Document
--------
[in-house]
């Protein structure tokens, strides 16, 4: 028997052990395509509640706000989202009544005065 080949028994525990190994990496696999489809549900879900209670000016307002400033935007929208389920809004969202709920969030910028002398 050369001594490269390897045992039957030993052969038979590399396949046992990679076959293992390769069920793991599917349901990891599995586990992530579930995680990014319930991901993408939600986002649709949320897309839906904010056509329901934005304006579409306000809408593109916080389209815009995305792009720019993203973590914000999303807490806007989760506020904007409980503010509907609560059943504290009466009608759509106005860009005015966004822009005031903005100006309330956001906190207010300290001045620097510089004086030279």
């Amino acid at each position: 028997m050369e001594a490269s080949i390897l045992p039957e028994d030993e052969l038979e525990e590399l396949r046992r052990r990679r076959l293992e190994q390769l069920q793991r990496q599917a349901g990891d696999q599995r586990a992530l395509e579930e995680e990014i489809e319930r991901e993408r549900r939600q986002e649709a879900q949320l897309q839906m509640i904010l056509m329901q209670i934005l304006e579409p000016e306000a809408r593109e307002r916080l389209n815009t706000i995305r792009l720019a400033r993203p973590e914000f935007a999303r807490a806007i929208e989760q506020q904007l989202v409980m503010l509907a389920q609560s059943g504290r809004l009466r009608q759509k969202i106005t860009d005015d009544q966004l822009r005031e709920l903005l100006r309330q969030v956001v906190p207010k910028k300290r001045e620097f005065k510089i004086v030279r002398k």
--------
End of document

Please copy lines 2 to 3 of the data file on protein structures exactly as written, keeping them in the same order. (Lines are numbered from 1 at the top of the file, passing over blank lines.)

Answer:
């Protein structure tokens, strides 16, 4: 028997052990395509509640706000989202009544005065 080949028994525990190994990496696999489809549900879900209670000016307002400033935007929208389920809004969202709920969030910028002398 050369001594490269390897045992039957030993052969038979590399396949046992990679076959293992390769069920793991599917349901990891599995586990992530579930995680990014319930991901993408939600986002649709949320897309839906904010056509329901934005304006579409306000809408593109916080389209815009995305792009720019993203973590914000999303807490806007989760506020904007409980503010509907609560059943504290009466009608759509106005860009005015966004822009005031903005100006309330956001906190207010300290001045620097510089004086030279």
């Amino acid at each position: 028997m050369e001594a490269s080949i390897l045992p039957e028994d030993e052969l038979e525990e590399l396949r046992r052990r990679r076959l293992e190994q390769l069920q793991r990496q599917a349901g990891d696999q599995r586990a992530l395509e579930e995680e990014i489809e319930r991901e993408r549900r939600q986002e649709a879900q949320l897309q839906m509640i904010l056509m329901q209670i934005l304006e579409p000016e306000a809408r593109e307002r916080l389209n815009t706000i995305r792009l720019a400033r993203p973590e914000f935007a999303r807490a806007i929208e989760q506020q904007l989202v409980m503010l509907a389920q609560s059943g504290r809004l009466r009608q759509k969202i106005t860009d005015d009544q966004l822009r005031e709920l903005l100006r309330q969030v956001v906190p207010k910028k300290r001045e620097f005065k510089i004086v030279r002398k």